Viruses that cause devastating pandemics are not exclusive to humans. Prochlorococcus marinus, a marine photosynthetic bacterium, is infected by many viruses – and this ecological interaction has consequences for all of us.
As the most abundant photosynthetic organism on Earth, P. marinus has a vital role in our ecosystem. Collectively, these bacteria absorb about four gigatons (four billion metric tons) of carbon dioxide every year via photosynthesis.
In a newly published paper, researchers at Rice University in Houston studied how bacteriophages, or viruses that infect bacteria, affect photosynthesis in P. marinus. They were particularly interested in ferredoxin proteins, which are involved in transporting the electrons harvested from light during photosynthesis. The ferredoxin proteins of bacteriophages that infect P. marinus were very similar to the proteins of the bacteria themselves that are involved in taking up nutrients. Much like putting a cable to a car battery and using its energy to cook dinner, phages redirect the electrons harvested by the bacteria for their own purposes.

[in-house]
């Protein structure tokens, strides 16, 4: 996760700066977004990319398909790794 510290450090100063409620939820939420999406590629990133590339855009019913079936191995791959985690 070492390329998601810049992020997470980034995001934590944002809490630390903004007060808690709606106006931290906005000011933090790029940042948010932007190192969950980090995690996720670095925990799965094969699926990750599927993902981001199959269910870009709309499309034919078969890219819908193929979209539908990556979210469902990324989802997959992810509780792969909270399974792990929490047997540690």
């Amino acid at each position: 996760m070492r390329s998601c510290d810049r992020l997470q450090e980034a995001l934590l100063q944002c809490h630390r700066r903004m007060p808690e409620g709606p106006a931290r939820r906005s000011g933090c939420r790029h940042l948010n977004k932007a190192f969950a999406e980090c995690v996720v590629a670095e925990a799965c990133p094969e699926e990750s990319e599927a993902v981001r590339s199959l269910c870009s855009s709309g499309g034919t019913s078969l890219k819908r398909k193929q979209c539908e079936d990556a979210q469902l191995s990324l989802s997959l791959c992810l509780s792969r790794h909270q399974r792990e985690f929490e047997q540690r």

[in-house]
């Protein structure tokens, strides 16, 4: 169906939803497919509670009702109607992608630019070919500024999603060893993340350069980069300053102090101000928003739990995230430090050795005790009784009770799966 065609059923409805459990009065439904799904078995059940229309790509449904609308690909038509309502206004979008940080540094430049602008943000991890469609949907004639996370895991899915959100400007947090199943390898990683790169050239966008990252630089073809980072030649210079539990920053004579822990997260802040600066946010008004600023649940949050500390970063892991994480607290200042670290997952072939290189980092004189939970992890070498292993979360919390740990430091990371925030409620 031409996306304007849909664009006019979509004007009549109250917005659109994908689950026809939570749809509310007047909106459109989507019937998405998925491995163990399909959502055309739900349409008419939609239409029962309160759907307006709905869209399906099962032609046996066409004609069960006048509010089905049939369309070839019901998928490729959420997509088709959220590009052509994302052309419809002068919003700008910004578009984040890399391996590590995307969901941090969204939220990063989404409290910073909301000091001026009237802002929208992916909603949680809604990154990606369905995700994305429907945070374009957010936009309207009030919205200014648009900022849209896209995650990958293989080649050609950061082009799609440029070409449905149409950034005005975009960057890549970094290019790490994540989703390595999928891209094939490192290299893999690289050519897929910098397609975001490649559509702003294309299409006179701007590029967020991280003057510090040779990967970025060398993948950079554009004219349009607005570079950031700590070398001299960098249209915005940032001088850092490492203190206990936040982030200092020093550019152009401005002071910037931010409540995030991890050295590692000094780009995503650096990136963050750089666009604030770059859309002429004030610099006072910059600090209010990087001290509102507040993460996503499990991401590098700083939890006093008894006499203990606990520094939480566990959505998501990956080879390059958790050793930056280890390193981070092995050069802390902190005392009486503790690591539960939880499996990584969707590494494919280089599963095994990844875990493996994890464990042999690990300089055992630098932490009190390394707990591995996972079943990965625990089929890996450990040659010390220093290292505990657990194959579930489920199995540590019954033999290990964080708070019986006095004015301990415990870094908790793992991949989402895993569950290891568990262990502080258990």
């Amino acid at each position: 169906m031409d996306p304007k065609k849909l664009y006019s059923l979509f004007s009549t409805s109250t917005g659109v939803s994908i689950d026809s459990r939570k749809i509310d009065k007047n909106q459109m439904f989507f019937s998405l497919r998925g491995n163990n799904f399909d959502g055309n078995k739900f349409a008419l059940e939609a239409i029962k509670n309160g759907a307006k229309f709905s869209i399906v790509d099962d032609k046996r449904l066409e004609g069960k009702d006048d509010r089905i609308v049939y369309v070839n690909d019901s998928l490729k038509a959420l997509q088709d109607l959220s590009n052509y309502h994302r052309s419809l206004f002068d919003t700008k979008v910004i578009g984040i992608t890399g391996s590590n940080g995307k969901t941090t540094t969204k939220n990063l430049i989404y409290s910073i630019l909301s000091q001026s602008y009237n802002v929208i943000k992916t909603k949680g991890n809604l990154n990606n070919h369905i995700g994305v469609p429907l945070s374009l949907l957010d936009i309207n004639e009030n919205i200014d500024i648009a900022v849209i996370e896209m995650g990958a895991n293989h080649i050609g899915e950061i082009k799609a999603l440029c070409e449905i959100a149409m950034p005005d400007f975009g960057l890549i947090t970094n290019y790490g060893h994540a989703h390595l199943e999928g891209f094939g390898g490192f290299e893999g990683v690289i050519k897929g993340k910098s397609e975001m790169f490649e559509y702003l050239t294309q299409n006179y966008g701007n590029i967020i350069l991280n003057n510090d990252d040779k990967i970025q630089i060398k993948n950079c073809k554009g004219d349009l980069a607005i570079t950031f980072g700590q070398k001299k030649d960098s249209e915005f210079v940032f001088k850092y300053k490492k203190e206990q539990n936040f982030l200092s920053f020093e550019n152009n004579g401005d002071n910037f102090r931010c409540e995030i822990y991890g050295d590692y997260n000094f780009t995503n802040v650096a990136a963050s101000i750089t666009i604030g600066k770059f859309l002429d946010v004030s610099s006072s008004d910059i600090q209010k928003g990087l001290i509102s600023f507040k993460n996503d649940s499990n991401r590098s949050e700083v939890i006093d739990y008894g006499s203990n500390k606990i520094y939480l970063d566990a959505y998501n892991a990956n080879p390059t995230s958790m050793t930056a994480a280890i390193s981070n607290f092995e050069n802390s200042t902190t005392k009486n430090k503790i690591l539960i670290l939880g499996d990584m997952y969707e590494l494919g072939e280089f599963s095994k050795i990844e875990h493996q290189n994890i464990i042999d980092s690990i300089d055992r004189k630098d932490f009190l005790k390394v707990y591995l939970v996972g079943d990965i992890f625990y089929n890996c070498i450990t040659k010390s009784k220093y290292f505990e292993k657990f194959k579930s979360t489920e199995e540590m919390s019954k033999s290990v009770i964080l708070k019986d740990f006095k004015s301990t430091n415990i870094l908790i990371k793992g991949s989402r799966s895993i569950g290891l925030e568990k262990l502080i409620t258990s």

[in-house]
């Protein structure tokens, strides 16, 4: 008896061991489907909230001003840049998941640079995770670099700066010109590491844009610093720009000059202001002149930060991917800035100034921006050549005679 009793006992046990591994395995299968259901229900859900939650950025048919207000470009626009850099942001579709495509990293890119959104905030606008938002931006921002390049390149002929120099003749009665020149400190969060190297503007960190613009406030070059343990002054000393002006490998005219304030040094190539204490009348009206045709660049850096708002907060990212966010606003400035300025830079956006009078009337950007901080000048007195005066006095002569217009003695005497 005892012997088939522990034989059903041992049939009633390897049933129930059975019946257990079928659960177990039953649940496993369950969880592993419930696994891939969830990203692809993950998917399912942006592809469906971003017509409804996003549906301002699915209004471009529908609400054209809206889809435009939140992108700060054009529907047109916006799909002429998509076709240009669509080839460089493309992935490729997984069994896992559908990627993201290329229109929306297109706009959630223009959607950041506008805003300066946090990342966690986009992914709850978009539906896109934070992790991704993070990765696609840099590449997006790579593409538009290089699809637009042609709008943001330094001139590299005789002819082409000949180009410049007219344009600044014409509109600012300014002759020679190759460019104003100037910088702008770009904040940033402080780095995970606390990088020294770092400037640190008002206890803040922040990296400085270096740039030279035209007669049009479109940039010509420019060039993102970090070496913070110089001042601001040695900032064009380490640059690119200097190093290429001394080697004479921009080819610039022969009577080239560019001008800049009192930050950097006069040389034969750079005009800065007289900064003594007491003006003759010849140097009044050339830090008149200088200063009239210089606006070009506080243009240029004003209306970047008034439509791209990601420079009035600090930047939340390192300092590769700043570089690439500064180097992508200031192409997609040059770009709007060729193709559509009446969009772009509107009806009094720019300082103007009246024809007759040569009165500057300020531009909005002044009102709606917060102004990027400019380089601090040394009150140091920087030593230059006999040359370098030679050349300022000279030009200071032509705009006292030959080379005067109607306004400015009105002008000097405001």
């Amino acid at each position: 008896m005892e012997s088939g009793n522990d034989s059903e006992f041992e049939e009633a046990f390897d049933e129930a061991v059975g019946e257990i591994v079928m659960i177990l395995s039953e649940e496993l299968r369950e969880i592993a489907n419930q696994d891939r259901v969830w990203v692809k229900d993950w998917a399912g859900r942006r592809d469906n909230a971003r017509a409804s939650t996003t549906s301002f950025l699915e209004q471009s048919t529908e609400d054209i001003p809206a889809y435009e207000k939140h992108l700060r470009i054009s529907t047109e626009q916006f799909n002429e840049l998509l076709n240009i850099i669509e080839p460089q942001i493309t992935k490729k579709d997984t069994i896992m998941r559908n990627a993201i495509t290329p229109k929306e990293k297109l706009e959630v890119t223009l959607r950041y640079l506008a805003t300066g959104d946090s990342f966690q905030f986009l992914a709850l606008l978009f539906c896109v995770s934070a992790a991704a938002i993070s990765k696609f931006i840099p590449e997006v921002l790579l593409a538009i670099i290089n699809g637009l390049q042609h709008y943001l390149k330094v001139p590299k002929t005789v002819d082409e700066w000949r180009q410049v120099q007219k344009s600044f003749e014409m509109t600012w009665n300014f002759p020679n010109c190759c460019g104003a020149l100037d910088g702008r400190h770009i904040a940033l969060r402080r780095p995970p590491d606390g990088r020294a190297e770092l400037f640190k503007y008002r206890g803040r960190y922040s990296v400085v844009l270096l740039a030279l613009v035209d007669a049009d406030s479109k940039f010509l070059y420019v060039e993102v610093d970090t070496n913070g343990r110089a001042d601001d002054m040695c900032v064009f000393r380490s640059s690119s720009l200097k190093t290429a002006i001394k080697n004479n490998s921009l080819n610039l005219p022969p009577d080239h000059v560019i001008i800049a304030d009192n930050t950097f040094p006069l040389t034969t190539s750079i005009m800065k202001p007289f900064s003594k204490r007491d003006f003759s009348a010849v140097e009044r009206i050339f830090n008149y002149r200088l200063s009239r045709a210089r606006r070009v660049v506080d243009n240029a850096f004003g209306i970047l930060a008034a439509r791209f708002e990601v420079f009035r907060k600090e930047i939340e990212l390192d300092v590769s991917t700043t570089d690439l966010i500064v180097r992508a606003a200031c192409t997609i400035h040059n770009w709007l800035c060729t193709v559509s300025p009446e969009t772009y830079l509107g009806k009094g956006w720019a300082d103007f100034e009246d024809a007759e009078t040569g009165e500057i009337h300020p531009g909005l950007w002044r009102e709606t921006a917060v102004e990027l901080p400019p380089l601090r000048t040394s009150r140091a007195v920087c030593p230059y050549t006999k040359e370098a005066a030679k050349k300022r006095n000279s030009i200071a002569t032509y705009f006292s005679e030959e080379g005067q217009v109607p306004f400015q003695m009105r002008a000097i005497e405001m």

By redirecting light energy to be used in incorporating nutrients instead of storing carbon, phages can offset the abilities of P. marinus to remove carbon dioxide from the air. Thus future studies on the spread of these viruses and how they might change in warming temperatures might be crucial in our projections of climate change.